'It's Christmas in October': Michael Avenatti vows to put Supreme Court Justice Brett Kavanaugh 'on trial' if accuser's statements probed

  • Attorney Michael Avenatti welcomed a potential criminal probe by the Justice Department into statements he and his client Julie Swetnick made about alleged sexual misconduct by Supreme Court Justice Brett Kavanaugh.
  • "It's Christmas in October," Avenatti said, noting that any such probe would also look into whether Kavanaugh lied to the Judiciary Committee about Swetnick's allegations.
  • Sen. Chuck Grassley, R-Iowa, has "now opened a Pandora's box" with his request for an investigation of Avenatti and Swetnick, the attorney said.
Michael Avenatti
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Michael Avenatti

Michael Avenatti on Thursday gleefully welcomed a potential criminal probe by the Justice Department into statements that the lawyer and his client Julie Swetnick made about alleged sexual misconduct by Supreme Court Justice Brett Kavanaugh.

"It's Christmas in October," Avenatti said.

The outspoken attorney said Sen. Chuck Grassley, R-Iowa, has "now opened a Pandora's box" with his request Thursday for an investigation of Avenatti and Swetnick's statements because it will mean the FBI also will have to probe the denials of misconduct by Kavanaugh in response to Swetnick's claims.

"We welcome the investigation," Avenatti said during a press conference outside the Time Warner Center in New York.

"The only way to prove that my client's allegations are false, as Sen. Grassley falsely claims, is for there to be a full and fair investigation of my client's allegations."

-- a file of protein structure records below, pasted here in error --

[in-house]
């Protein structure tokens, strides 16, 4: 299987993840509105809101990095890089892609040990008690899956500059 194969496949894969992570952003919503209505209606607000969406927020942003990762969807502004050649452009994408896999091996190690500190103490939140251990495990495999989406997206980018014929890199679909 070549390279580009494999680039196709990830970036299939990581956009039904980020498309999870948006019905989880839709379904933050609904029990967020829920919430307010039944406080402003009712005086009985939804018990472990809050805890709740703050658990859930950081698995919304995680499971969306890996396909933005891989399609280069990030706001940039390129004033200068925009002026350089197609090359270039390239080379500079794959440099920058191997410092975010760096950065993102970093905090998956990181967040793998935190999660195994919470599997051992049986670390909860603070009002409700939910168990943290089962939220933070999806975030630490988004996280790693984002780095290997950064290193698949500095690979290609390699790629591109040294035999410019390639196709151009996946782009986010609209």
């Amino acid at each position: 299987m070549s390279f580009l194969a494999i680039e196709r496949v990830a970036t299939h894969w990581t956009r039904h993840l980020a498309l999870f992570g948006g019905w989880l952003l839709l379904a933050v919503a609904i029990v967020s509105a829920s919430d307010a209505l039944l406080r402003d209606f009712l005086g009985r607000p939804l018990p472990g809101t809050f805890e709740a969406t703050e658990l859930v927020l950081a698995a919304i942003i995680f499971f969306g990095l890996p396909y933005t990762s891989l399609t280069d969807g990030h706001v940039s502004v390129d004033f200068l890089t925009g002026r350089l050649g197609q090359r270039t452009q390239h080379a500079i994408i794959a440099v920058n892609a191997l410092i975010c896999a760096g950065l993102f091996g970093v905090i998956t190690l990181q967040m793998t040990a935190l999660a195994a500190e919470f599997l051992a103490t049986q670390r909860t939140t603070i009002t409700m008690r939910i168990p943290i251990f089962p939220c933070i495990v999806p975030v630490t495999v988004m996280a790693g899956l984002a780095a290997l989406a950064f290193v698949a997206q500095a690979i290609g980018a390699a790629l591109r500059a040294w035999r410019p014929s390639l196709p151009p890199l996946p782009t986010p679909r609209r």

"There will be no question that Judge Kavanaugh lied" to the Grassley-led Judiciary Committee when he denied Swetnick's claims, which have included descriptions of booze-fueled, 1980s house parties where intoxicated girls were gang raped, the lawyer said. Kavanaugh had also denied two other women's allegations of sexual misconduct.

"We're going to put Judge Kavanaugh on trial," Avenatti said.

Avenatti said such a probe should have been done before Kavanaugh's nomination to the Supreme Court was confirmed by the full Senate earlier this month, after the Grassley-chaired Judiciary Committee heard testimony from a woman, Christine Blasey Ford, who has accused the justice of trying to rape her in the early 1980s.

The committee did not question Swetnick and the White House did not instruct the FBI to interview her at that time, as Avenatti had repeatedly offered.

Grassley in a letter to the Justice Department cited "contradictions" between what Swetnick originally said about Kavanaugh to the Judiciary Committee in an affidavit in late September and what she later told NBC News in an interview Oct. 1.

"Swetnick made her allegations in a sworn statement to the committee on September 26. In an October 1 interview with NBC News, however, Swetnick specifically and explicitly back-tracked or contradicted key parts of her sworn statement on these and other allegations," the Judiciary Committee said in a statement.

"In subsequent interviews, Avenatti likewise cast serious doubt on or contradicted the allegations while insisting that he had thoroughly vetted his client," according to the statement.

"Sen. Grassley just stepped into it, to be clear," Avenatti said. "We welcome it, and we want a full and fair investigation by the Justice Department and the FBI of my client."

"I don't think that Sen. Grassley or his minions thought this out."